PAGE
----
masses into action (Jim Hacker has a wonderful quote in Yes Prime Minister: Ordinary people are stupid), politicians publicise an interpretation of a book that is extremely skewed and champion against it, thereby ensuring the continued support of the particular vote bank that is now aggravated. In the case of Jaswant Singh vs. the BJP (at least the Advani-led faction, if the media is to be believed), that is exactly what happened. Jaswant Singh’s (JS) book portrayed Sardar Patel in a less than flattering light just before the Assembly elections in Gujarat. Narendra Modi, whether he cared about JS’ argument or not, knew that the opposition would use the ‘slanderous’ accusations levelled at Patel against him in their election campaign if he did not act on it. The people of Gujarat would see this as Modi failing to protect their honour. Their icon had been attacked, that too by an outsider (JS is a Rajput from Rajasthan). Indians seem to be high-strung divas when it comes to their icons, be they religious, political, or from the world of entertainment and sports. They cannot seem to realise that their heroes most definitely made mistakes as all humans are prone to do once in a while. The average Indian, it seems, cannot bear to see his demi-gods with warts and all. Perhaps a tad politically incorrect, but maybe the British were right when they called their Indian subjects effeminate.
The last sentence of the previous paragraph is, I confess, highly unfair. The cause for this sort of reaction is largely due to the high illiteracy in India. When the British left, literacy hovered around 12%
. Today, it has risen 50 percentage points after 62 years of independence. To put things into perspective, Sri Lanka has attained 92% literacy despite a civil war and China is at 91% despite the Big Leap Forward and the Cultural Revolution. Without being equipped by the proper intellectuals tools for life in a democracy, such ignorance of civil liberties and due process is bound to persist. Even educated people seem to harbour illogical reactions. Consider the following case: in a TV reality show presently running, the participant is strapped to a polygraph machine and asked various questions. In a recent episode, a woman was asked if she would ever consider being unfaithful to her husband. As polygraph machines measure stress and not veracity, the needle jumped and the crowd howled and clapped. The reaction, judging by letters to newspapers nationwide, was a plea to ban the show as it was obscene and violated the honour of the woman. Now please note that the participant had willingly signed up (it is difficult to get on the show) knowing full well that the questions would hardly be about her favourite colour. Further, given the viewer ratings, there was a significantly large group of people who enjoyed the show and did not think it to be a problem. This sort of black-and-white thinking (by those who wished to ban the show) is the result of a deficient education. So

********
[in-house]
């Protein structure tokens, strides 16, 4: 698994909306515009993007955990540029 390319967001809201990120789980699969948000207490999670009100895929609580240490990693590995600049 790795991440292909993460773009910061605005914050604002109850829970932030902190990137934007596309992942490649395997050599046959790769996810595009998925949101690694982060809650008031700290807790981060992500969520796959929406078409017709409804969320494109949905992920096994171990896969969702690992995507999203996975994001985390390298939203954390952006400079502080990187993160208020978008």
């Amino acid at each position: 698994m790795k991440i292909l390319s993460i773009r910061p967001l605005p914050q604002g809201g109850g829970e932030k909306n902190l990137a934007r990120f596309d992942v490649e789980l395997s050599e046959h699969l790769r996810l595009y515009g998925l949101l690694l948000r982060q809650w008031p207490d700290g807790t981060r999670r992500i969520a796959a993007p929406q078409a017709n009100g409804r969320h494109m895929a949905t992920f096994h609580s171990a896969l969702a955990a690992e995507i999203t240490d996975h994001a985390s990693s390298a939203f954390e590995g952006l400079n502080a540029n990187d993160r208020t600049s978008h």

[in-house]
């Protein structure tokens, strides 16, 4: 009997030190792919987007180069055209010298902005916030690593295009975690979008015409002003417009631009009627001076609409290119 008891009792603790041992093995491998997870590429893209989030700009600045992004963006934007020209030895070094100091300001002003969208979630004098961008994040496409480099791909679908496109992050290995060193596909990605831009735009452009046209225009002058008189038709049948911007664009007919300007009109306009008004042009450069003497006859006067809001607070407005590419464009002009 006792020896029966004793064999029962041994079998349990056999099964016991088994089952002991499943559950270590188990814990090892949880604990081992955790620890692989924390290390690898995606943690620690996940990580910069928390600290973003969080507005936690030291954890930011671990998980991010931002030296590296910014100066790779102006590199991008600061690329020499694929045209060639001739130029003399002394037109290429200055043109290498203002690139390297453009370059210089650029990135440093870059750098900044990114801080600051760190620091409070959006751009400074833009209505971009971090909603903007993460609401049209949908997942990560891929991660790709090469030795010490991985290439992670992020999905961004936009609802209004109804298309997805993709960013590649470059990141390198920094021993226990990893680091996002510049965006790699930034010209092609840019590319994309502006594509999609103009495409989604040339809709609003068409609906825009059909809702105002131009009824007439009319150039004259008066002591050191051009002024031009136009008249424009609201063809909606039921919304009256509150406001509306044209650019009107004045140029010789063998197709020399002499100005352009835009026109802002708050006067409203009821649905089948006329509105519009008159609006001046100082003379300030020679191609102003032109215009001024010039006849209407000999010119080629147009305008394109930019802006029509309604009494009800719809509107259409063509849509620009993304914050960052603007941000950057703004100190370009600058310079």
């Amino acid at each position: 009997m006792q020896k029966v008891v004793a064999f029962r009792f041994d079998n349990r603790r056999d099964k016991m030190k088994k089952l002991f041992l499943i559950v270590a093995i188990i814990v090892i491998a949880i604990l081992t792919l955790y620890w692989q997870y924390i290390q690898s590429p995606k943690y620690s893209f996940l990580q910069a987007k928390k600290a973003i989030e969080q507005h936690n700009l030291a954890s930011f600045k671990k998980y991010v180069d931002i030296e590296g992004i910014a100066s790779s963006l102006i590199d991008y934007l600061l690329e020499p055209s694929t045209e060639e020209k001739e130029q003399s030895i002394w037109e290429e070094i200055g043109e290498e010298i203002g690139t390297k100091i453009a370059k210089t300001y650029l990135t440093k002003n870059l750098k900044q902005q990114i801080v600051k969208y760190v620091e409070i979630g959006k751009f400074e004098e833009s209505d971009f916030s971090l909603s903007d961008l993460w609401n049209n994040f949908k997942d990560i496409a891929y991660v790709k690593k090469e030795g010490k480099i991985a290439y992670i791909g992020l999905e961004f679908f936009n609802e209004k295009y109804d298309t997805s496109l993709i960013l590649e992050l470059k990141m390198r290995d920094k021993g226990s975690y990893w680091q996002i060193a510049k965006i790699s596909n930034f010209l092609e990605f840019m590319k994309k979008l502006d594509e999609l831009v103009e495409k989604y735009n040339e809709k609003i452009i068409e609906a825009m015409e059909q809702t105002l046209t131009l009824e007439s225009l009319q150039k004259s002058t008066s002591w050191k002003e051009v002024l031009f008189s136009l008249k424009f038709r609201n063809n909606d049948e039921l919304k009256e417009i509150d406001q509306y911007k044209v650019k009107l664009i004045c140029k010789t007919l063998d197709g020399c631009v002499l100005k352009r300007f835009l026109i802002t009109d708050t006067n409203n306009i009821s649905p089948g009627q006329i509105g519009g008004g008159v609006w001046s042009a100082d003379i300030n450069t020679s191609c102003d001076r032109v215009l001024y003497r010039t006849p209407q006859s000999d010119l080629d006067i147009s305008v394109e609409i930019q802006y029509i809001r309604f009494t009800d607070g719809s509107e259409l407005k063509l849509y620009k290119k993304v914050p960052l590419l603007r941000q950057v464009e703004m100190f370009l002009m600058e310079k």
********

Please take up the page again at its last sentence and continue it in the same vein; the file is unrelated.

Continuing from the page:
not only is literacy important, the ability to think critically is equally important. Again, this is not to say that ome things may be in poor taste and the great dumbing down of life (by pandering to the lowest common denominator) throws up such incidents. But this is no reason to ban things – subjectong taste to censorship is an express route